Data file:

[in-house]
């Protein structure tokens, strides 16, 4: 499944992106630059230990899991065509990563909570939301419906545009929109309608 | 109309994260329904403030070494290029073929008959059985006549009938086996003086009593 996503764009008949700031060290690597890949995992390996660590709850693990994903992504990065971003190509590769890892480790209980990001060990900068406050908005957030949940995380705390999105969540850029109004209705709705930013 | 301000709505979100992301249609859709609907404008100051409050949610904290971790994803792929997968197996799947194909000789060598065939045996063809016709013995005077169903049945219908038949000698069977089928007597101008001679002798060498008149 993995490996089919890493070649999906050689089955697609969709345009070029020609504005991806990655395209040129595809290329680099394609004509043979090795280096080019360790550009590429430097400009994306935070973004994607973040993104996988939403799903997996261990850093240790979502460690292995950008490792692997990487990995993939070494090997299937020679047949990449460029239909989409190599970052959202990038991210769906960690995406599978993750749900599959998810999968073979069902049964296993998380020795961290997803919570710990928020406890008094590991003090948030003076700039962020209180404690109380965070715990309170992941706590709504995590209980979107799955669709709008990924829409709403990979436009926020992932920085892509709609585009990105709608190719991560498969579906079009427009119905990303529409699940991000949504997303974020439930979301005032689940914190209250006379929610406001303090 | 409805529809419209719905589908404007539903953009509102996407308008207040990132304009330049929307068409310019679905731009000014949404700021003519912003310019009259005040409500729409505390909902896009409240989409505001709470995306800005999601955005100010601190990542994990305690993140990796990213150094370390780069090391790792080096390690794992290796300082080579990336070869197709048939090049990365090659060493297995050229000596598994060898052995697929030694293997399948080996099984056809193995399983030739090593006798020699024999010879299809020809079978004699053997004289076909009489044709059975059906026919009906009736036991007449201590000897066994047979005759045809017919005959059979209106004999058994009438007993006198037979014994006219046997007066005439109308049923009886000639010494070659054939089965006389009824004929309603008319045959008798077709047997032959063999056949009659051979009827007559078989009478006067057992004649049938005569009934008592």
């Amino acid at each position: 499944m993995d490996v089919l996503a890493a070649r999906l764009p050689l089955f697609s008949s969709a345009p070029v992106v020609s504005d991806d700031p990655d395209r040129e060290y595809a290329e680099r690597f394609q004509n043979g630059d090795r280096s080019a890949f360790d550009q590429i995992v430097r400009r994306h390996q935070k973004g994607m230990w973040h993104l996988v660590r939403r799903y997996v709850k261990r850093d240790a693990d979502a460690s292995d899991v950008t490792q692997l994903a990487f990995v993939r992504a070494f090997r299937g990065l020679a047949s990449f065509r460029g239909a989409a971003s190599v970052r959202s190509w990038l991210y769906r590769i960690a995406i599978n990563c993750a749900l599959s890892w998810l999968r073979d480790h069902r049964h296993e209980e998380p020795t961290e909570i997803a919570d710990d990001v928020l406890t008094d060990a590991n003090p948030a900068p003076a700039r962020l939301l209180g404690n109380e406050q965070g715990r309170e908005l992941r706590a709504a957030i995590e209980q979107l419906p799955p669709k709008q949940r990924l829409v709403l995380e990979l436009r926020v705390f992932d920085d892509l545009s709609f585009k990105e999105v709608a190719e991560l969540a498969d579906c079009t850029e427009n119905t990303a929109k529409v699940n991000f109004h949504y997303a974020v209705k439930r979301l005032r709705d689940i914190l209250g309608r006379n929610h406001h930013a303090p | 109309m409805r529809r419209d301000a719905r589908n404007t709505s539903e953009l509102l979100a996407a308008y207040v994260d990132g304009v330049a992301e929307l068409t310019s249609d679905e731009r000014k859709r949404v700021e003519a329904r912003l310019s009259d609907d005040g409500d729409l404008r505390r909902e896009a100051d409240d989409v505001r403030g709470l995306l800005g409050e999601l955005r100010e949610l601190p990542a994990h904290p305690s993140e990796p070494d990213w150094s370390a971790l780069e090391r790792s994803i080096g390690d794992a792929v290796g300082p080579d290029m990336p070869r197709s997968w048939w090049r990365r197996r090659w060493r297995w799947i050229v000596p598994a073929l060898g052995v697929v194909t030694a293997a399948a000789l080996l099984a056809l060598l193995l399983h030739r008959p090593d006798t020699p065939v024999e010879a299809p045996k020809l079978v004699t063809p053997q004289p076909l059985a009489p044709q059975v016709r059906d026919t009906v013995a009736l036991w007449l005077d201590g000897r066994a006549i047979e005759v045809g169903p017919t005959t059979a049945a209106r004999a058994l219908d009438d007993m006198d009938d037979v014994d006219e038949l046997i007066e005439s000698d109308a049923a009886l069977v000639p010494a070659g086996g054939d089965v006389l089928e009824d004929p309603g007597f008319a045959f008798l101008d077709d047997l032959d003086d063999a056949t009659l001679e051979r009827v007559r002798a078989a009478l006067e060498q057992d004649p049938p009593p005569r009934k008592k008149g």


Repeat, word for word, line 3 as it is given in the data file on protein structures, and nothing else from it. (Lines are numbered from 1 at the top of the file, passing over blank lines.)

């Amino acid at each position: 499944m993995d490996v089919l996503a890493a070649r999906l764009p050689l089955f697609s008949s969709a345009p070029v992106v020609s504005d991806d700031p990655d395209r040129e060290y595809a290329e680099r690597f394609q004509n043979g630059d090795r280096s080019a890949f360790d550009q590429i995992v430097r400009r994306h390996q935070k973004g994607m230990w973040h993104l996988v660590r939403r799903y997996v709850k261990r850093d240790a693990d979502a460690s292995d899991v950008t490792q692997l994903a990487f990995v993939r992504a070494f090997r299937g990065l020679a047949s990449f065509r460029g239909a989409a971003s190599v970052r959202s190509w990038l991210y769906r590769i960690a995406i599978n990563c993750a749900l599959s890892w998810l999968r073979d480790h069902r049964h296993e209980e998380p020795t961290e909570i997803a919570d710990d990001v928020l406890t008094d060990a590991n003090p948030a900068p003076a700039r962020l939301l209180g404690n109380e406050q965070g715990r309170e908005l992941r706590a709504a957030i995590e209980q979107l419906p799955p669709k709008q949940r990924l829409v709403l995380e990979l436009r926020v705390f992932d920085d892509l545009s709609f585009k990105e999105v709608a190719e991560l969540a498969d579906c079009t850029e427009n119905t990303a929109k529409v699940n991000f109004h949504y997303a974020v209705k439930r979301l005032r709705d689940i914190l209250g309608r006379n929610h406001h930013a303090p | 109309m409805r529809r419209d301000a719905r589908n404007t709505s539903e953009l509102l979100a996407a308008y207040v994260d990132g304009v330049a992301e929307l068409t310019s249609d679905e731009r000014k859709r949404v700021e003519a329904r912003l310019s009259d609907d005040g409500d729409l404008r505390r909902e896009a100051d409240d989409v505001r403030g709470l995306l800005g409050e999601l955005r100010e949610l601190p990542a994990h904290p305690s993140e990796p070494d990213w150094s370390a971790l780069e090391r790792s994803i080096g390690d794992a792929v290796g300082p080579d290029m990336p070869r197709s997968w048939w090049r990365r197996r090659w060493r297995w799947i050229v000596p598994a073929l060898g052995v697929v194909t030694a293997a399948a000789l080996l099984a056809l060598l193995l399983h030739r008959p090593d006798t020699p065939v024999e010879a299809p045996k020809l079978v004699t063809p053997q004289p076909l059985a009489p044709q059975v016709r059906d026919t009906v013995a009736l036991w007449l005077d201590g000897r066994a006549i047979e005759v045809g169903p017919t005959t059979a049945a209106r004999a058994l219908d009438d007993m006198d009938d037979v014994d006219e038949l046997i007066e005439s000698d109308a049923a009886l069977v000639p010494a070659g086996g054939d089965v006389l089928e009824d004929p309603g007597f008319a045959f008798l101008d077709d047997l032959d003086d063999a056949t009659l001679e051979r009827v007559r002798a078989a009478l006067e060498q057992d004649p049938p009593p005569r009934k008592k008149g």